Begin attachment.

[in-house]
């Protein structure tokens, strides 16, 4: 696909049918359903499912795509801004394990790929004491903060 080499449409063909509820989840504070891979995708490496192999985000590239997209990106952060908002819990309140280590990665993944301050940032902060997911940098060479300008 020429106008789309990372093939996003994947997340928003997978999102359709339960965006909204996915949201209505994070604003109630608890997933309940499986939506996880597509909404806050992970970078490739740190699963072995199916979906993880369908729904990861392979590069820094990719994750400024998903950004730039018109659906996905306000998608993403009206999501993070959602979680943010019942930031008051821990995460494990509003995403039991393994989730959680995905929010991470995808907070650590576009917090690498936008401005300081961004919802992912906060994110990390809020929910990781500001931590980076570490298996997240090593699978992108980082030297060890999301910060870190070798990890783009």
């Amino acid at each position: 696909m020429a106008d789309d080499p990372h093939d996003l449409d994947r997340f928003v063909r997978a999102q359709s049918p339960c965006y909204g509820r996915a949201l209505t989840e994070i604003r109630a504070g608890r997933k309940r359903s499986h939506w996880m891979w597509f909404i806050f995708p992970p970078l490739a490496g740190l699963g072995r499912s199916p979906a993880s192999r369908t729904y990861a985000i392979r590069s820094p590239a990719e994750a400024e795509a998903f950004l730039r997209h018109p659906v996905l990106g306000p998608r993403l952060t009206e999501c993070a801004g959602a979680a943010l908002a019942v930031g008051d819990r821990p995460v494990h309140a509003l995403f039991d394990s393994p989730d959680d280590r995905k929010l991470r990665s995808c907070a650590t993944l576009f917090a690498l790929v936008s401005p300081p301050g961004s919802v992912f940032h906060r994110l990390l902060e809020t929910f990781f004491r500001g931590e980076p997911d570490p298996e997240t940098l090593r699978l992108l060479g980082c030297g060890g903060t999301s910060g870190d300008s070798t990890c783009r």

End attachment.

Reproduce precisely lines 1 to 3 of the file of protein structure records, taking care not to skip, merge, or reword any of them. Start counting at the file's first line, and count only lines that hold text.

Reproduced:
[in-house]
């Protein structure tokens, strides 16, 4: 696909049918359903499912795509801004394990790929004491903060 080499449409063909509820989840504070891979995708490496192999985000590239997209990106952060908002819990309140280590990665993944301050940032902060997911940098060479300008 020429106008789309990372093939996003994947997340928003997978999102359709339960965006909204996915949201209505994070604003109630608890997933309940499986939506996880597509909404806050992970970078490739740190699963072995199916979906993880369908729904990861392979590069820094990719994750400024998903950004730039018109659906996905306000998608993403009206999501993070959602979680943010019942930031008051821990995460494990509003995403039991393994989730959680995905929010991470995808907070650590576009917090690498936008401005300081961004919802992912906060994110990390809020929910990781500001931590980076570490298996997240090593699978992108980082030297060890999301910060870190070798990890783009």
């Amino acid at each position: 696909m020429a106008d789309d080499p990372h093939d996003l449409d994947r997340f928003v063909r997978a999102q359709s049918p339960c965006y909204g509820r996915a949201l209505t989840e994070i604003r109630a504070g608890r997933k309940r359903s499986h939506w996880m891979w597509f909404i806050f995708p992970p970078l490739a490496g740190l699963g072995r499912s199916p979906a993880s192999r369908t729904y990861a985000i392979r590069s820094p590239a990719e994750a400024e795509a998903f950004l730039r997209h018109p659906v996905l990106g306000p998608r993403l952060t009206e999501c993070a801004g959602a979680a943010l908002a019942v930031g008051d819990r821990p995460v494990h309140a509003l995403f039991d394990s393994p989730d959680d280590r995905k929010l991470r990665s995808c907070a650590t993944l576009f917090a690498l790929v936008s401005p300081p301050g961004s919802v992912f940032h906060r994110l990390l902060e809020t929910f990781f004491r500001g931590e980076p997911d570490p298996e997240t940098l090593r699978l992108l060479g980082c030297g060890g903060t999301s910060g870190d300008s070798t990890c783009r």